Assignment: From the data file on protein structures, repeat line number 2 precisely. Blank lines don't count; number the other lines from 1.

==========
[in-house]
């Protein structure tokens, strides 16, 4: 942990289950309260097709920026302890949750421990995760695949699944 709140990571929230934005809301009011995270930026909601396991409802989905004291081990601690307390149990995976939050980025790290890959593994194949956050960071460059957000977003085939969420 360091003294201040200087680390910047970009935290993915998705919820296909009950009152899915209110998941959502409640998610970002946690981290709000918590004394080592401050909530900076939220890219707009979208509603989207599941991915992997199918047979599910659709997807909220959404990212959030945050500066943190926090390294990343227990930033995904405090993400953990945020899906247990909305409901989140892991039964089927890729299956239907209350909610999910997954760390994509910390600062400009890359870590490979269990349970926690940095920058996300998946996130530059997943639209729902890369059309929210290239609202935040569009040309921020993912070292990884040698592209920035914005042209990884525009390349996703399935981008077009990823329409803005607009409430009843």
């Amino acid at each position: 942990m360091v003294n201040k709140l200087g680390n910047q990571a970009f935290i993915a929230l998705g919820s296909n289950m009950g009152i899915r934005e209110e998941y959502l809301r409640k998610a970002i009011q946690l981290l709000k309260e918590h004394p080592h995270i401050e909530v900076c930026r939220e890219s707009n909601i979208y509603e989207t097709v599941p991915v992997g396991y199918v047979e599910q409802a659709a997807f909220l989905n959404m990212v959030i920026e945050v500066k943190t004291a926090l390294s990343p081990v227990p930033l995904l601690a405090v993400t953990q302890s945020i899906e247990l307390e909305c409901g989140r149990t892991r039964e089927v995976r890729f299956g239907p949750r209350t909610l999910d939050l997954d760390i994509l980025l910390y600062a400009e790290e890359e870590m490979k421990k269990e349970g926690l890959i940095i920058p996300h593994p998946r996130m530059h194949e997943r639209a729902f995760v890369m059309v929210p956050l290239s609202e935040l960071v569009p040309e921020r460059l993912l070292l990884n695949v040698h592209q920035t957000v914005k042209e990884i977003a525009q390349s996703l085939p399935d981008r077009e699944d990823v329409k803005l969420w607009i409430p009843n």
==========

């Protein structure tokens, strides 16, 4: 942990289950309260097709920026302890949750421990995760695949699944 709140990571929230934005809301009011995270930026909601396991409802989905004291081990601690307390149990995976939050980025790290890959593994194949956050960071460059957000977003085939969420 360091003294201040200087680390910047970009935290993915998705919820296909009950009152899915209110998941959502409640998610970002946690981290709000918590004394080592401050909530900076939220890219707009979208509603989207599941991915992997199918047979599910659709997807909220959404990212959030945050500066943190926090390294990343227990930033995904405090993400953990945020899906247990909305409901989140892991039964089927890729299956239907209350909610999910997954760390994509910390600062400009890359870590490979269990349970926690940095920058996300998946996130530059997943639209729902890369059309929210290239609202935040569009040309921020993912070292990884040698592209920035914005042209990884525009390349996703399935981008077009990823329409803005607009409430009843």